“They aren’t visually like what I’m doing, but conceptually, the interest in the mundane, is similar,” he said. Goodfield’s background as an artist and his experience as a cinematographer and director informed his choices for the camerawork as he developed his style and strategy for “Covid Days.”
“Long, non-operated shots, carefully composed to have balance, and particular things, discovered along the way,” he said. In addition to the visual, the audio track plays a major role in his work.
“The City sounded different,” he said. “The background sound, the hum of The City, eventually falls away without its occupants and just a few cars.”
Human voice and conversation were also caught on the hundreds of hours of film Goodfield shot in the 140 days he spent on the street.
“I met a lot of people who said they were moving, why they were going, most of them because they don’t need to be here,” he said. “Others said they lost their jobs and they needed to go back to where they had come from.”
Though Goodfield and his spouse recently moved from Oakland to Vallejo, he persisted in his vision to capture San Francisco’s pandemic experience, despite the distance and 2020’s political and social climate.
“During the time I was shooting, I met three people who were pro-Trump. One guy complained about the masks, how Trump had been good for his business, but that he was moving to Boise,” said Goodfield.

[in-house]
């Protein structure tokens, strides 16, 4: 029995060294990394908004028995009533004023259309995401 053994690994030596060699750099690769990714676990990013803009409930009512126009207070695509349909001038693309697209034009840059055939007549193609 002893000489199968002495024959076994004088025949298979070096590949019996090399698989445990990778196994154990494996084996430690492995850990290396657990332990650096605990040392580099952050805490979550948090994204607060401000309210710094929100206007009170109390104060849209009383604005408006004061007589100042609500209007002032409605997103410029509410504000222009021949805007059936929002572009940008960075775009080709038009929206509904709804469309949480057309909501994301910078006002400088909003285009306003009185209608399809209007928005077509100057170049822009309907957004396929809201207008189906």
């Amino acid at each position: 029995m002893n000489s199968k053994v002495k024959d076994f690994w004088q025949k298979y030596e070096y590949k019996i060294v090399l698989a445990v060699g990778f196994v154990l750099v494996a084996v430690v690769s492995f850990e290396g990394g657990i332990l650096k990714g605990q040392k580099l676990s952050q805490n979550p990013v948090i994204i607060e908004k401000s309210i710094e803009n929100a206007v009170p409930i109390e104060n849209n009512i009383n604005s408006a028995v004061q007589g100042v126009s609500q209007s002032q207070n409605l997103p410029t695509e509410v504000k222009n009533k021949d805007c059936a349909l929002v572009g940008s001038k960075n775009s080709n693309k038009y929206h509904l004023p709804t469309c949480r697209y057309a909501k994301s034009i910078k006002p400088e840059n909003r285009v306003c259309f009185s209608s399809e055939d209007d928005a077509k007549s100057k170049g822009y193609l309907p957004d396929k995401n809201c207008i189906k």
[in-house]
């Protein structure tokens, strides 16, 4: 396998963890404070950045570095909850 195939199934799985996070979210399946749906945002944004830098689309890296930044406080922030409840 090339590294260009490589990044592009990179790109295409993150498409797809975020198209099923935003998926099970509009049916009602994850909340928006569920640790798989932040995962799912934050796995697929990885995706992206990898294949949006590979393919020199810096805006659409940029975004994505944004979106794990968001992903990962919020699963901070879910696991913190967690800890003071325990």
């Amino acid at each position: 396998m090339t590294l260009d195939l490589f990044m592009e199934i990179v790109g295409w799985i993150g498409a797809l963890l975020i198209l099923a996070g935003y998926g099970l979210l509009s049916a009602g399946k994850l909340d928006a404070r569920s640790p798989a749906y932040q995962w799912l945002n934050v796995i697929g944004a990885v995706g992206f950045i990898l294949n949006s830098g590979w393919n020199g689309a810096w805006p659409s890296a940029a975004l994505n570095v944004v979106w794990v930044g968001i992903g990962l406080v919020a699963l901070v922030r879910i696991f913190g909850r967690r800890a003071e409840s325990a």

Following national protests of the police murder of George Floyd in May 2020, Goodfield headed to Black Lives Matter rallies at City Hall and followed marches throughout The City, including a memorable demonstration at the Vallejo Street police station in the heart of North Beach.
“I heard the most amazing impassioned speakers. The street was packed, it was so moving,” said Goodfield. Later that day, he shared an elevator with Gwendolyn Woods, mother of Mario, who was shot by San Francisco police in 2015.
Goodfield’s experiences with San Franciscans during extreme conditions of the pandemic underscored the interconnectedness of our lives with our small city limits, though not everyone was pleased to see him with his camera in their neighborhood.
“On numerous occasions, people stared uncomfortably at me,” he said. “On my fifth time at a coffee shop in Noe Valley, I had one man looking over at me and eventually he took my picture. I thought that was awesome,” he said. “I don’t hide, I’m in plain sight, sometimes more in view than others. I started collecting clips of people taking my picture.”